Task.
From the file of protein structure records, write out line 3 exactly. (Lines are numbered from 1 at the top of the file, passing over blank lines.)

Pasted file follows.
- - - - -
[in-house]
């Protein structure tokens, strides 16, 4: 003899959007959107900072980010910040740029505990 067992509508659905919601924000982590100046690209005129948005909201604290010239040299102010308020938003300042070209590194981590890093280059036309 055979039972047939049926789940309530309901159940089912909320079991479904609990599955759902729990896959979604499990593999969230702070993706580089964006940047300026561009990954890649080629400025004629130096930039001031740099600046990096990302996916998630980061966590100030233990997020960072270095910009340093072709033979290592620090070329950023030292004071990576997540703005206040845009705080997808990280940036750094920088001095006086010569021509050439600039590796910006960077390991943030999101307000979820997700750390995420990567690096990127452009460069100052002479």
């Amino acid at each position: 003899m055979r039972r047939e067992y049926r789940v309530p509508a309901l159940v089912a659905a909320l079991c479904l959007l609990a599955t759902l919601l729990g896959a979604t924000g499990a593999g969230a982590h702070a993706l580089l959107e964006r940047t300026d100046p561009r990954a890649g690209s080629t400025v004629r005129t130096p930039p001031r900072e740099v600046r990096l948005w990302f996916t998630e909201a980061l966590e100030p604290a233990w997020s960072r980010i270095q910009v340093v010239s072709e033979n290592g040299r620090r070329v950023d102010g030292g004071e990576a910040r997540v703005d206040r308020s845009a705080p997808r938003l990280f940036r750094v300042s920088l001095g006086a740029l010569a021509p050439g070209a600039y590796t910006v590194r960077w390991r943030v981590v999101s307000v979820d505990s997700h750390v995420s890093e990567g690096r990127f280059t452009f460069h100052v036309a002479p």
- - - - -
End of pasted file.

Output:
């Amino acid at each position: 003899m055979r039972r047939e067992y049926r789940v309530p509508a309901l159940v089912a659905a909320l079991c479904l959007l609990a599955t759902l919601l729990g896959a979604t924000g499990a593999g969230a982590h702070a993706l580089l959107e964006r940047t300026d100046p561009r990954a890649g690209s080629t400025v004629r005129t130096p930039p001031r900072e740099v600046r990096l948005w990302f996916t998630e909201a980061l966590e100030p604290a233990w997020s960072r980010i270095q910009v340093v010239s072709e033979n290592g040299r620090r070329v950023d102010g030292g004071e990576a910040r997540v703005d206040r308020s845009a705080p997808r938003l990280f940036r750094v300042s920088l001095g006086a740029l010569a021509p050439g070209a600039y590796t910006v590194r960077w390991r943030v981590v999101s307000v979820d505990s997700h750390v995420s890093e990567g690096r990127f280059t452009f460069h100052v036309a002479p």